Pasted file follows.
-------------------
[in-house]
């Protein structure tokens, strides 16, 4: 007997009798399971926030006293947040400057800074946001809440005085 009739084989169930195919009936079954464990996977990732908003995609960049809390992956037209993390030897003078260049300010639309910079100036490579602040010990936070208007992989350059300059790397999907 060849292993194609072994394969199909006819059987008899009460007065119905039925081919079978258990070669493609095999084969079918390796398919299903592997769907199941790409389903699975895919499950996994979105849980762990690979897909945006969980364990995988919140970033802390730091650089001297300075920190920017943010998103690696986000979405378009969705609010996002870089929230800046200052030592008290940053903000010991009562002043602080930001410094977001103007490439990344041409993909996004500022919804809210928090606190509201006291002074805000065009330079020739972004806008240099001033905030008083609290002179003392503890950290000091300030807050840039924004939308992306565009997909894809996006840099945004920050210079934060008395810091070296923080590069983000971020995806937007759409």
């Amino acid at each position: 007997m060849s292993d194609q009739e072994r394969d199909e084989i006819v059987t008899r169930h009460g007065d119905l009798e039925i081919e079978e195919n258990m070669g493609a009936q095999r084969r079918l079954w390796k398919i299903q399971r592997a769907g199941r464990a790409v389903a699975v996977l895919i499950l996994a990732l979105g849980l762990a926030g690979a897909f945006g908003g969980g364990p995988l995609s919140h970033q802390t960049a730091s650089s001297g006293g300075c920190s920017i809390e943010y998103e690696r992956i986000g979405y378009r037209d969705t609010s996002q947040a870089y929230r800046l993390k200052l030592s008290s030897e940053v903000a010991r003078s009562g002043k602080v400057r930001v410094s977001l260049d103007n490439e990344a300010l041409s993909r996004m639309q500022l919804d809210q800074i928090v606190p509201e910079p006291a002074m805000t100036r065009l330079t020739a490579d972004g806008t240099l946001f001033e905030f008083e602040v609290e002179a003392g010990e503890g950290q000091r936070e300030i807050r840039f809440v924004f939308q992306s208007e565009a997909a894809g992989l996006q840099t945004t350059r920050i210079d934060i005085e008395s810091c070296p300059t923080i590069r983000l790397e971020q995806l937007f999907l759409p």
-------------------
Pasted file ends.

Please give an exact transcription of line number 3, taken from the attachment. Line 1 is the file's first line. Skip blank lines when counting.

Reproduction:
């Amino acid at each position: 007997m060849s292993d194609q009739e072994r394969d199909e084989i006819v059987t008899r169930h009460g007065d119905l009798e039925i081919e079978e195919n258990m070669g493609a009936q095999r084969r079918l079954w390796k398919i299903q399971r592997a769907g199941r464990a790409v389903a699975v996977l895919i499950l996994a990732l979105g849980l762990a926030g690979a897909f945006g908003g969980g364990p995988l995609s919140h970033q802390t960049a730091s650089s001297g006293g300075c920190s920017i809390e943010y998103e690696r992956i986000g979405y378009r037209d969705t609010s996002q947040a870089y929230r800046l993390k200052l030592s008290s030897e940053v903000a010991r003078s009562g002043k602080v400057r930001v410094s977001l260049d103007n490439e990344a300010l041409s993909r996004m639309q500022l919804d809210q800074i928090v606190p509201e910079p006291a002074m805000t100036r065009l330079t020739a490579d972004g806008t240099l946001f001033e905030f008083e602040v609290e002179a003392g010990e503890g950290q000091r936070e300030i807050r840039f809440v924004f939308q992306s208007e565009a997909a894809g992989l996006q840099t945004t350059r920050i210079d934060i005085e008395s810091c070296p300059t923080i590069r983000l790397e971020q995806l937007f999907l759409p």